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Mol Biol Cell. 2008 Jul;19(7):3111-23. doi: 10.1091/mbc.E07-04-0337. Epub 2008 May 14.

Phospholipase D activity regulates integrin-mediated cell spreading and migration by inducing GTP-Rac translocation to the plasma membrane.

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Division of Molecular and Life Sciences, Pohang University of Science and Technology, Pohang, 790-784, Republic of Korea.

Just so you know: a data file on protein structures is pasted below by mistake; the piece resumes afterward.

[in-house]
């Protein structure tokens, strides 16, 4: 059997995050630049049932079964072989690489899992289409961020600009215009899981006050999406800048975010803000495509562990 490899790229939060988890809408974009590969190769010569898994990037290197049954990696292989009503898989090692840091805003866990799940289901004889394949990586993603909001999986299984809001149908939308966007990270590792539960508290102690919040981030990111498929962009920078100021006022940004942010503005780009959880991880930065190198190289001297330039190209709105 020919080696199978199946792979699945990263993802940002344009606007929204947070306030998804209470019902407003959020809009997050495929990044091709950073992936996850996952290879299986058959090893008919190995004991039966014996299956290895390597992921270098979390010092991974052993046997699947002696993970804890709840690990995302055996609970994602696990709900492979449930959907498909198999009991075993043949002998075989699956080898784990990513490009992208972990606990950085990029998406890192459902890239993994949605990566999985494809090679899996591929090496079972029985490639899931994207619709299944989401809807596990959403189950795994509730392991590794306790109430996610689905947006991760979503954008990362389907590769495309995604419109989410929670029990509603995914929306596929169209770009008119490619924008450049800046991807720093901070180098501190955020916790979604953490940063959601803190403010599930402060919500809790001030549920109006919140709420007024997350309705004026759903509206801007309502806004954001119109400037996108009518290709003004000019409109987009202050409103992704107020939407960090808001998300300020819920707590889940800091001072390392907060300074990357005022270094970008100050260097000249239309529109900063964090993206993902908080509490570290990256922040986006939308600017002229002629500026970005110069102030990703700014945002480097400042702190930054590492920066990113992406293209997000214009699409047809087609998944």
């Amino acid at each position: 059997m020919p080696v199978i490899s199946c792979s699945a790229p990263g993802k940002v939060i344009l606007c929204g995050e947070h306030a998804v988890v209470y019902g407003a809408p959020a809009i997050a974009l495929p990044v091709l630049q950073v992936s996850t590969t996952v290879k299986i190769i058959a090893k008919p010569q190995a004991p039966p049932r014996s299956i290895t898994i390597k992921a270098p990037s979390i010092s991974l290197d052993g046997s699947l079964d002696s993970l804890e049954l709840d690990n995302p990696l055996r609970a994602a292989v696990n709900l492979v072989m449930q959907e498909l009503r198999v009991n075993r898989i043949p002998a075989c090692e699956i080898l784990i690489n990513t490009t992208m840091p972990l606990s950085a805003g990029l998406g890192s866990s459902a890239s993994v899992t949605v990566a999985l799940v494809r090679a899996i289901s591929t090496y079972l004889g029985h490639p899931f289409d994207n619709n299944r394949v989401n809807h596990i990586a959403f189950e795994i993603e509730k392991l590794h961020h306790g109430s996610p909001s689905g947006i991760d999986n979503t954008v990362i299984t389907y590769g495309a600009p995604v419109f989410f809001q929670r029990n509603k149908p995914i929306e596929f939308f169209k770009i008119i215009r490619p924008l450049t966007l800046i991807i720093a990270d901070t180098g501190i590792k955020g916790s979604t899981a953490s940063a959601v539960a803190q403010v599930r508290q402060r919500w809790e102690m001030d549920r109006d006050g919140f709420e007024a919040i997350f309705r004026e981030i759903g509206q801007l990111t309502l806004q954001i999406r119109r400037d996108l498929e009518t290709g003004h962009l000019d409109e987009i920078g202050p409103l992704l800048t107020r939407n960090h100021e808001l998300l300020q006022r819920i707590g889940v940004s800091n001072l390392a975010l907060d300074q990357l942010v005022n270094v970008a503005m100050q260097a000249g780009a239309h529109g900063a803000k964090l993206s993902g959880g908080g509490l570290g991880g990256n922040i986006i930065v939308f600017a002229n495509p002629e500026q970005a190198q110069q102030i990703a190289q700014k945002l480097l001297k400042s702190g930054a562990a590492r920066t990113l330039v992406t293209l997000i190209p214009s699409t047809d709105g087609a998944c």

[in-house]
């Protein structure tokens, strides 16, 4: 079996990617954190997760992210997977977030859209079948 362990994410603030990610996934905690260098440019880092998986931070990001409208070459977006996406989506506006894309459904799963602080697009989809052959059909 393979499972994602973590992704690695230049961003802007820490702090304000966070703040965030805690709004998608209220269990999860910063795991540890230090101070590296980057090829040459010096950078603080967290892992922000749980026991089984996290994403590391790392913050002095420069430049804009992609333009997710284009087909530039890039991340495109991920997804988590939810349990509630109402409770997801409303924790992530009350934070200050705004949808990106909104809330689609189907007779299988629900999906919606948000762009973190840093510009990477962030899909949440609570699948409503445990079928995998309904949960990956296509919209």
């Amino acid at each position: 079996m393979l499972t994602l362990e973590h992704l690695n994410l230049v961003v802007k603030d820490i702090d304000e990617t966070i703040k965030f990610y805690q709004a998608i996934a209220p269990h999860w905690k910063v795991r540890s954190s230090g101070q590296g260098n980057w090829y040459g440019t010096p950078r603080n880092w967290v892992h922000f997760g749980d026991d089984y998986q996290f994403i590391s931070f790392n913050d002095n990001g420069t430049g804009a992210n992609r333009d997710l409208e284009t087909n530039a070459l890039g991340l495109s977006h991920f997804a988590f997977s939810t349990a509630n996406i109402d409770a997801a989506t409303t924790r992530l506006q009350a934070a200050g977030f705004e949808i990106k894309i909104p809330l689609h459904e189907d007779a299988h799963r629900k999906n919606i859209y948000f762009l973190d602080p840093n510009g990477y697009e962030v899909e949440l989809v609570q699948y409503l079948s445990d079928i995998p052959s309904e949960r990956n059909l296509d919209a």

Small GTPase Rac is a crucial regulator of actin cytoskeletal rearrangement, and it plays an important role in cell spreading, migration, mitogenesis, phagocytosis, superoxide generation, and axonal growth. It is generally accepted that Rac activity is regulated by the guanosine triphosphate (GTP)/guanosine diphosphate (GDP) cycle. But, it is suggested that in addition to Rac-GTP loading, membrane localization is required for the initiation of downstream effector signaling. However, the molecular mechanisms that control the targeting of GTP-Rac to the plasma membrane remain largely unknown. Here, we have uncovered a signaling pathway linking phospholipase D (PLD) to the localized functions of Rac1. We show that PLD product phosphatidic acid (PA) acts as a membrane anchor of Rac1. The C-terminal polybasic motif of Rac1 is responsible for direct interaction with PA, and Rac1 mutated in this region is incapable of translocating to the plasma membrane and of activating downstream target p21-activated kinase upon integrin activation. Finally, we show that PA induces dissociation of Rho-guanine nucleotide dissociation inhibitor from Rac1 and that PA-mediated Rac1 localization is important for integrin-mediated lamellipodia formation, cell spreading, and migration. These results provide a novel molecular mechanism for the GTP-Rac1 localization through the elevating PLD activity, and they suggest a general mechanism for diverse cellular functions that is required localized Rac activation.

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